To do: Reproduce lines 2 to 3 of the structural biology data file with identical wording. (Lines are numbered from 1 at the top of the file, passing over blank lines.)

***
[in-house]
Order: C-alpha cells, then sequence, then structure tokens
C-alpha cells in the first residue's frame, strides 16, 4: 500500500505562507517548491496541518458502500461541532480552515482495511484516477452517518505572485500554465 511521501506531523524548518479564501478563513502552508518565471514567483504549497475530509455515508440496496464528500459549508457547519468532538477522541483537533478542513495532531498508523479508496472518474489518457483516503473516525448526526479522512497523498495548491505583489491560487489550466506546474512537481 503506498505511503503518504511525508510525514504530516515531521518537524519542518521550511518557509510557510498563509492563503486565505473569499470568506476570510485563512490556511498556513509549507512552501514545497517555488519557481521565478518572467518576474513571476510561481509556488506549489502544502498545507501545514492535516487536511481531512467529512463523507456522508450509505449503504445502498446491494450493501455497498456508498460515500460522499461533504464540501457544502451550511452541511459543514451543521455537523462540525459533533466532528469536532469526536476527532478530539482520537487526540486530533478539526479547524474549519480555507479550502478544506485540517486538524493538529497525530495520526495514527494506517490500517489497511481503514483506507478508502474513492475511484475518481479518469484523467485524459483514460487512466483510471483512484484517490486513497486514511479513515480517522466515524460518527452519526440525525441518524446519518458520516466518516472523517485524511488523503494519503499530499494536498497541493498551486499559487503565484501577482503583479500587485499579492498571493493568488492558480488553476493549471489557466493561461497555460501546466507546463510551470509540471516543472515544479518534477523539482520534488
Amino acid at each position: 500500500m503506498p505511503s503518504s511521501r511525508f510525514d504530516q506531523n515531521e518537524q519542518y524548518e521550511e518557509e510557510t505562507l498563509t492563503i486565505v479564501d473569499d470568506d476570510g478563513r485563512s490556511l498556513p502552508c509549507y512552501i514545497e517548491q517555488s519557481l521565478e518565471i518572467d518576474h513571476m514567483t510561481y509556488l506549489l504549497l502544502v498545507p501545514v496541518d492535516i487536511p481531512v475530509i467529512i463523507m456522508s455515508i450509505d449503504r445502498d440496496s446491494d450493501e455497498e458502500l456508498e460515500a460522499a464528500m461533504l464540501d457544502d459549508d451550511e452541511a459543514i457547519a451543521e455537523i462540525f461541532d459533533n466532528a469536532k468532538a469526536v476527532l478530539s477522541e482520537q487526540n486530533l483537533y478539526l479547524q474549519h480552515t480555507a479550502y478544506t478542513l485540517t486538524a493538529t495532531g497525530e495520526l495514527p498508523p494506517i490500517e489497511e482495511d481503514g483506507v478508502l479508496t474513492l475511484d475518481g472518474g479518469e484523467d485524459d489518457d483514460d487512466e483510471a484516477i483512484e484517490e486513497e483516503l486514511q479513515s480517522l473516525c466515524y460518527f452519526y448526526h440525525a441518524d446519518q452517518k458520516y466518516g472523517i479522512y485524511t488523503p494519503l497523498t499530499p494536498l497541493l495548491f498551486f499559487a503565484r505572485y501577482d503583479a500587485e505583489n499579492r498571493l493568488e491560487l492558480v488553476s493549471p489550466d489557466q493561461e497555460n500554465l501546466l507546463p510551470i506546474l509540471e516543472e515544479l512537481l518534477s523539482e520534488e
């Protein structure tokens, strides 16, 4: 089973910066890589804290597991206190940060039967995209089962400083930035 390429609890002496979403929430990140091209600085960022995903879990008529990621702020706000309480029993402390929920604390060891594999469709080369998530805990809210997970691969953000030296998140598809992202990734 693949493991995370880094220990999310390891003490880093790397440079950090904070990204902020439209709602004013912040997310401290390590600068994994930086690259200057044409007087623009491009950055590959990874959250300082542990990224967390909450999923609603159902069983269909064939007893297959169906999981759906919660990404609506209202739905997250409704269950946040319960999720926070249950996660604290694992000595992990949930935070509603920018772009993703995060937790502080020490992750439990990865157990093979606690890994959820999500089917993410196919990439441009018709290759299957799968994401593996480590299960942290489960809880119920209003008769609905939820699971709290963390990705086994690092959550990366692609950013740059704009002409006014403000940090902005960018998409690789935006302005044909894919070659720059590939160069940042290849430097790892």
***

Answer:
Order: C-alpha cells, then sequence, then structure tokens
C-alpha cells in the first residue's frame, strides 16, 4: 500500500505562507517548491496541518458502500461541532480552515482495511484516477452517518505572485500554465 511521501506531523524548518479564501478563513502552508518565471514567483504549497475530509455515508440496496464528500459549508457547519468532538477522541483537533478542513495532531498508523479508496472518474489518457483516503473516525448526526479522512497523498495548491505583489491560487489550466506546474512537481 503506498505511503503518504511525508510525514504530516515531521518537524519542518521550511518557509510557510498563509492563503486565505473569499470568506476570510485563512490556511498556513509549507512552501514545497517555488519557481521565478518572467518576474513571476510561481509556488506549489502544502498545507501545514492535516487536511481531512467529512463523507456522508450509505449503504445502498446491494450493501455497498456508498460515500460522499461533504464540501457544502451550511452541511459543514451543521455537523462540525459533533466532528469536532469526536476527532478530539482520537487526540486530533478539526479547524474549519480555507479550502478544506485540517486538524493538529497525530495520526495514527494506517490500517489497511481503514483506507478508502474513492475511484475518481479518469484523467485524459483514460487512466483510471483512484484517490486513497486514511479513515480517522466515524460518527452519526440525525441518524446519518458520516466518516472523517485524511488523503494519503499530499494536498497541493498551486499559487503565484501577482503583479500587485499579492498571493493568488492558480488553476493549471489557466493561461497555460501546466507546463510551470509540471516543472515544479518534477523539482520534488